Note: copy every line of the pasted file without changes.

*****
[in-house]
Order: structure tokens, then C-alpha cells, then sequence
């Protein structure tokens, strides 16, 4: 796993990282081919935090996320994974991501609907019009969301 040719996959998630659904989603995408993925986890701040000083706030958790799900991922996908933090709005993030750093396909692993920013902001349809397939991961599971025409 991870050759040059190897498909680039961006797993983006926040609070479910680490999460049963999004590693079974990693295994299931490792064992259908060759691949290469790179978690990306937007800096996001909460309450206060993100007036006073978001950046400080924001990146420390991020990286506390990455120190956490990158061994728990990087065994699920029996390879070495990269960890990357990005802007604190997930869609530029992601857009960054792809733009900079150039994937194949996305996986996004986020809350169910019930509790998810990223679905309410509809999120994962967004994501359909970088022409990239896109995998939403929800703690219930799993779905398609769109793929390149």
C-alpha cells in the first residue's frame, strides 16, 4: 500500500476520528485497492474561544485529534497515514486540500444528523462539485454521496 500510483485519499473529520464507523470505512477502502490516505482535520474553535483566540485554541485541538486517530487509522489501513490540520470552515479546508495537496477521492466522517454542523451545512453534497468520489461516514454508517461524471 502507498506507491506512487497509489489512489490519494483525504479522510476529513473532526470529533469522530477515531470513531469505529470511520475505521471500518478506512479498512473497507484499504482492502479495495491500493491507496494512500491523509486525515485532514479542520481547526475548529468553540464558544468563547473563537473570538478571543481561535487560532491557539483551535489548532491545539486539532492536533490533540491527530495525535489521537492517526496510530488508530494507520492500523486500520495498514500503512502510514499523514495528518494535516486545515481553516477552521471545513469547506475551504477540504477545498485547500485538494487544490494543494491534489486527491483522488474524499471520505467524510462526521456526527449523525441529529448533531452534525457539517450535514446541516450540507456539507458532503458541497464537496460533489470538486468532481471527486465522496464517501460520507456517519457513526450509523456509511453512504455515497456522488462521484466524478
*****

[in-house]
Order: structure tokens, then C-alpha cells, then sequence
């Protein structure tokens, strides 16, 4: 796993990282081919935090996320994974991501609907019009969301 040719996959998630659904989603995408993925986890701040000083706030958790799900991922996908933090709005993030750093396909692993920013902001349809397939991961599971025409 991870050759040059190897498909680039961006797993983006926040609070479910680490999460049963999004590693079974990693295994299931490792064992259908060759691949290469790179978690990306937007800096996001909460309450206060993100007036006073978001950046400080924001990146420390991020990286506390990455120190956490990158061994728990990087065994699920029996390879070495990269960890990357990005802007604190997930869609530029992601857009960054792809733009900079150039994937194949996305996986996004986020809350169910019930509790998810990223679905309410509809999120994962967004994501359909970088022409990239896109995998939403929800703690219930799993779905398609769109793929390149």
C-alpha cells in the first residue's frame, strides 16, 4: 500500500476520528485497492474561544485529534497515514486540500444528523462539485454521496 500510483485519499473529520464507523470505512477502502490516505482535520474553535483566540485554541485541538486517530487509522489501513490540520470552515479546508495537496477521492466522517454542523451545512453534497468520489461516514454508517461524471 502507498506507491506512487497509489489512489490519494483525504479522510476529513473532526470529533469522530477515531470513531469505529470511520475505521471500518478506512479498512473497507484499504482492502479495495491500493491507496494512500491523509486525515485532514479542520481547526475548529468553540464558544468563547473563537473570538478571543481561535487560532491557539483551535489548532491545539486539532492536533490533540491527530495525535489521537492517526496510530488508530494507520492500523486500520495498514500503512502510514499523514495528518494535516486545515481553516477552521471545513469547506475551504477540504477545498485547500485538494487544490494543494491534489486527491483522488474524499471520505467524510462526521456526527449523525441529529448533531452534525457539517450535514446541516450540507456539507458532503458541497464537496460533489470538486468532481471527486465522496464517501460520507456517519457513526450509523456509511453512504455515497456522488462521484466524478